To empirically validate if genetic variation on chromosome V between the N2 and CB4856 strains contributes to abamectin responses, we first generated chromosome substitution strains in which the entire chromosome V from the CB4856 strain was introgressed into the N2 genetic background or vice versa (S8 and S9 Files). We measured the development and reproduction of these strains and observed that the genotype on chromosome V significantly contributed to differences in abamectin responses (S10 File). The strain with the CB4856 genotype on chromosome V introgressed into the N2 genetic background had a significantly weaker abamectin response (longer and more dense) than the N2 strain (Tukey’s HSD, p-value = 2.47e-06) (S6 Fig and S10 and S11 Files). Similarly, the strain with the N2 chromosome V introgressed into the CB4856 genetic background had a significantly stronger response to abamectin (shorter and less dense) compared to the CB4856 strain (Tukey’s HSD, p-value = 0.0041, S6 Fig and S10 and S11 Files). These results confirm that genetic variation between the N2 and CB4856 strains at one or more loci on chromosome V contributes to the difference in abamectin responses between these strains.
To demonstrate that genetic variation outside the glc-1 locus contributes to the change in phenotype observed in the chromosome substitution strains, we next generated a near-isogenic line (NIL) that contains the CB4856 alleles at both the VL and VC loci and the N2 allele at the VR glc-1 locus (Fig 2A and S8 and S9 Files). When tested, we observed that this NIL (ECA1059) had a significantly weaker response to abamectin than the N2 strain (Tukey’s HSD, p-value = 8.83e-14) and a stronger response than the CB4856 strain (Tukey’s HSD, p-value = 1.57e-13, Fig 2B and S11 and S12 Files). This result indicates that genetic variation on the left and/or center of chromosome V contributes to the differences in abamectin responses between the N2 and CB4856 strains.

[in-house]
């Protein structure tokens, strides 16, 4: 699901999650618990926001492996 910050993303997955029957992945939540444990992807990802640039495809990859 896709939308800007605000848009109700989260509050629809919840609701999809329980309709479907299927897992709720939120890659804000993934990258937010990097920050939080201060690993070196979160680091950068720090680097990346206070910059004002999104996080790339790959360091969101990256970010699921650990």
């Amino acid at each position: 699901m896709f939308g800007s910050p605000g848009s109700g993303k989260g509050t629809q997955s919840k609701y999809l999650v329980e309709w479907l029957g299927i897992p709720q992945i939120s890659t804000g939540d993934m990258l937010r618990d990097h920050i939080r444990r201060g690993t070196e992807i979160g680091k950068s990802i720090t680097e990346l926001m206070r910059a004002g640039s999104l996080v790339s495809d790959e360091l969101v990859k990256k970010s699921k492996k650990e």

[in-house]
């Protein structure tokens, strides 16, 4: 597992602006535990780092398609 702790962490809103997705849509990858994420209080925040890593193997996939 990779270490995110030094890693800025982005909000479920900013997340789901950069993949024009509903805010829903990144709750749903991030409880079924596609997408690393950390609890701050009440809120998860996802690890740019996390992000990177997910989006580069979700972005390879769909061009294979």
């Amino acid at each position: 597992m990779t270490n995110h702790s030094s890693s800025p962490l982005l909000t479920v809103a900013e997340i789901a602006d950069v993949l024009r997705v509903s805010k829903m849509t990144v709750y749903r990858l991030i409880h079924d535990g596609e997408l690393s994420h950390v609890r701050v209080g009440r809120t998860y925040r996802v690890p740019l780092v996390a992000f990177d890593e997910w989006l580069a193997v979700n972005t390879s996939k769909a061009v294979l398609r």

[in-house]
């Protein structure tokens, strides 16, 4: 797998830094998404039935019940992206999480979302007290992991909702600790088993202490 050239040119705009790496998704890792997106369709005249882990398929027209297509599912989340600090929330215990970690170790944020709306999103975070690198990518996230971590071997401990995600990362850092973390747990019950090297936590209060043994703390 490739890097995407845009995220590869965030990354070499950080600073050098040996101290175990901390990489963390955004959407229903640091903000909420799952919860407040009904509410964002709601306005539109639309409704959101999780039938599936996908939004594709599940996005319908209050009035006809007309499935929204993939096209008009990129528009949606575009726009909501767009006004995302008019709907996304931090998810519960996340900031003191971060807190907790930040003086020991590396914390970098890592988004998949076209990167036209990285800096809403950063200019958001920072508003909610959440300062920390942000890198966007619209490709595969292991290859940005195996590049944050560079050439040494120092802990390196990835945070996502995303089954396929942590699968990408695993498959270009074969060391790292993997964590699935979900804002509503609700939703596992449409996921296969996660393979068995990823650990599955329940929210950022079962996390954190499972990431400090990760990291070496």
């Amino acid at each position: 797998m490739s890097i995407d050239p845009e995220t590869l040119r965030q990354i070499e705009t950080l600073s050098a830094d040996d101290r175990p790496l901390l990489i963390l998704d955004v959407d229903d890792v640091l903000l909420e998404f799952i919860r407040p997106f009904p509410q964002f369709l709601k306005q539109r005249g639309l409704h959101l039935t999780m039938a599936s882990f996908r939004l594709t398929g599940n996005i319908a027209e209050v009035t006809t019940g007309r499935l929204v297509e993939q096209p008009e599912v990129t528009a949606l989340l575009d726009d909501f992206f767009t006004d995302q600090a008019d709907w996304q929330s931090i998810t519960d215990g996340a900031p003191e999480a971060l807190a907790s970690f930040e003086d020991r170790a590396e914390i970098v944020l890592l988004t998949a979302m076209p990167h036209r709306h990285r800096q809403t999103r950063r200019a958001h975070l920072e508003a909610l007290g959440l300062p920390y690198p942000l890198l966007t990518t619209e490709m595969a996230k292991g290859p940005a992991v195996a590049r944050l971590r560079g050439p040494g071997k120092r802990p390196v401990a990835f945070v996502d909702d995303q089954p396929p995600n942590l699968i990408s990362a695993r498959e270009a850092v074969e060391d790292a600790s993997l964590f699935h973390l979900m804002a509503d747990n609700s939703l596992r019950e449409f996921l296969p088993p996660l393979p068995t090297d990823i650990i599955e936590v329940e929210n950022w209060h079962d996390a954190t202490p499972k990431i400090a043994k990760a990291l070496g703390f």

A) Strain genotypes are shown as colored rectangles (N2: orange, CB4856: blue) in detail for chromosome V (left box) and in general for the rest of the chromosomes (right box). The solid vertical lines represent the peak marker of each QTL. B) Normalized residual mean optical density in abamectin (mean.EXT, x-axis) is plotted as Tukey box plots against strain (y-axis). Statistical significance of each NIL compared to N2 calculated by Tukey’s HSD is shown above each strain (ns = non-significant (p-value > 0.05), *** = significant (p-values < 0.0001). Predicted genotypes at the three QTL are shown above each strain from VL to VC to VR (N = N2 allele, C = CB4856 allele).
To further isolate the VL and VC QTL independently, we generated three NILs that each contain approximately 5 Mb of the CB4856 genome introgressed into the N2 genetic background at different locations on chromosome V so that they tile across the introgressed region in ECA1059 (Fig 2A and S8 and S9 Files). The strain ECA232 displayed the same abamectin-response phenotype as the N2 strain (Tukey’s HSD, p-value = 0.997), suggesting that this NIL has N2 alleles at all three loci on chromosome V (Figs 2B and S7 and S11 and S12 Files). Alternatively, both ECA1065 and ECA377 displayed a significantly weaker abamectin response compared to the N2 strain (Tukey’s HSD, p-values = 1.45e-13 and 5.44e-09, respectively), suggesting that the introgressed regions in both of these NILs contain one or more loci that contribute to the abamectin response (Figs 2B and S7 and S11 and S12 Files). Furthermore, because both strains have a stronger response than the NIL with two CB4856 alleles (ECA1059-ECA1065 p-value = 8.83e-14 (Tukey’s HSD), ECA1059-ECA377 p-value = 8.83e-14 (Tukey’s HSD)), we can deduce that ECA1065 and ECA377 each contain one locus that contributes to the abamectin response (Figs 2B and S7 and S11 and S12 Files). The introgressions in these two NILs overlap by 1.3 Mb, which leaves two possibilities: either this overlapped region (V:3,120,168–4,446,729) contains a single QTL shared by the two NILs or each NIL validates a separate QTL within the non-overlapping introgressed regions. Because we identified three QTL from linkage mapping, we believe the latter case in which ECA1065 has the CB4856 allele for the VL locus and ECA377 has the CB4856 allele for the VC locus (Table 1 and S8 Fig).